Studies of cytomorphology, cytochemistry, phagocytosis and surface membrane markers for T- and B-lymphocyte characteristics have led to the realization that the traditional separation of ALL and NHL is invalid. Patient characteristics, clinical presentation, distribution of disease at diagnosis, response to therapy, remission duration, sites of relapse and survival all appear to correlate better with characterization and classification by the type of blast cell identified rather than with presence or absence of bone marrow involvement at diagnosis. Clearly, leukemias and lymphomas with cytomorphologically and cytochemically distinctive Burkitt's tumor cells which have monoclonal IgM on their surface are the same disease. In addition many clinical similarities are present in these patients whether or not the bone marrow is involved. Likewise, patients with sheep erythrocyte positive blast cells have similar diseases whether or not the marrow is involved. Subtypes of surface marker negative ALL and NHL will certainly be defined when the studies described above are routinely performed. Morphologic and cytochemical subtypes are recognizable and studies with (T cell antigen) HTLA and HBLA antisera suggest that further subclassification is possible. Whether these differences will be clinically, prognostically, and therapeutically useful must await the test of time. Attempts to stage childhood ALL and NHL on the basis of expected prognosis will certainly benefit from the additional input of careful characterization of the blast cells in these disorders. Careful pretreatment staging of children with non-Hodgkin's lymphoproliferative malignancies will in the future lead to more specific and effective therapy and improved remission duration and survival. (111 references).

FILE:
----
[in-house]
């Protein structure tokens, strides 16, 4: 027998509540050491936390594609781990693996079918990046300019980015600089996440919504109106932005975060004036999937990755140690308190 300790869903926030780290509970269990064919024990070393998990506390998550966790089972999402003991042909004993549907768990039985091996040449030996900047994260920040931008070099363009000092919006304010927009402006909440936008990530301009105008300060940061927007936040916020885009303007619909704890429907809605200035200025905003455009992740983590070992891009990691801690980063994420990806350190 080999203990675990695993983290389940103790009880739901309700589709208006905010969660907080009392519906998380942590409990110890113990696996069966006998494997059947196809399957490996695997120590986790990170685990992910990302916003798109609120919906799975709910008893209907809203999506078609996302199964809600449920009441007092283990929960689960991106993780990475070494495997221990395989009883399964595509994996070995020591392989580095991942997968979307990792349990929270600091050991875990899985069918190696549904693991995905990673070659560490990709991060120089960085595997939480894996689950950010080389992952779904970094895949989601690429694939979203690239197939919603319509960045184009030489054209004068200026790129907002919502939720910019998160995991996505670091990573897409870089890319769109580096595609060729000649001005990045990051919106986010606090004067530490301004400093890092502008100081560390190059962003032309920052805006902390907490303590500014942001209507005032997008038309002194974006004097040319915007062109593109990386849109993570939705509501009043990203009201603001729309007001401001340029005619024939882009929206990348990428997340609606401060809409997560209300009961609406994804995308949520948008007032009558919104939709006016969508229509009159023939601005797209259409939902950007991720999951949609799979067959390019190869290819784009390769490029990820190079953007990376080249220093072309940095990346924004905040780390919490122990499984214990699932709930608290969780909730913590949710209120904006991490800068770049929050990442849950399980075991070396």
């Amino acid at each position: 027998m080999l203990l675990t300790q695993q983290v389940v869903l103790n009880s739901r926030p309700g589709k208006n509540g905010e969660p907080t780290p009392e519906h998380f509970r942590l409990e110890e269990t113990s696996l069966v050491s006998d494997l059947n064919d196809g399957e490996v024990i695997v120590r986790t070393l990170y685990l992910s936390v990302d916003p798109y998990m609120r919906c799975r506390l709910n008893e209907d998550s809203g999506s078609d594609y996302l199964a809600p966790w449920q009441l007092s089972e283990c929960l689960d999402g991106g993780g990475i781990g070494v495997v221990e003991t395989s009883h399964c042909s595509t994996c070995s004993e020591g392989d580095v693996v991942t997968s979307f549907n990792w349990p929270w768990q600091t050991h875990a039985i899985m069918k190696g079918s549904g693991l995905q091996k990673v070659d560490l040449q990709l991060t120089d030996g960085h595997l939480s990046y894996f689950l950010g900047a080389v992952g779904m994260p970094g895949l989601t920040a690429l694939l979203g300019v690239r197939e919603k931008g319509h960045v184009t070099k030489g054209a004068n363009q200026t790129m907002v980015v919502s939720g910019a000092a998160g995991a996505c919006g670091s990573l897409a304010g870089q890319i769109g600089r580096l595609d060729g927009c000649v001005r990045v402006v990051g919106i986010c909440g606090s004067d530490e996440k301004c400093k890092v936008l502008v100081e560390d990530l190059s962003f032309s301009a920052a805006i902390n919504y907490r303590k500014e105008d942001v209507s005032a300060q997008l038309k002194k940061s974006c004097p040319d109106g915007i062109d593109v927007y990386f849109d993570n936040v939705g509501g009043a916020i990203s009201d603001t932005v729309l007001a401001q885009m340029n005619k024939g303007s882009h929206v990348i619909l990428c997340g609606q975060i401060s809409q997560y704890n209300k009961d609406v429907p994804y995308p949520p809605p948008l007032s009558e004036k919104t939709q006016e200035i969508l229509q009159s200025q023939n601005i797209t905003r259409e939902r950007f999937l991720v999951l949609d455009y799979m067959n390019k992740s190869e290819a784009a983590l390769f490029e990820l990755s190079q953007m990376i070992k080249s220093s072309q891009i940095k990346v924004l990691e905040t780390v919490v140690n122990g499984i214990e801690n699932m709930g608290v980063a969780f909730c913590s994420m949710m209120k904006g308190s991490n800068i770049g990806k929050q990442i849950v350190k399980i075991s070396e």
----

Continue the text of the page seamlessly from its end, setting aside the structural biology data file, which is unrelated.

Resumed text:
|Original language||English (US)|
|Number of pages||10|
|Journal||Seminars in Oncology|
|State||Published - 1977|
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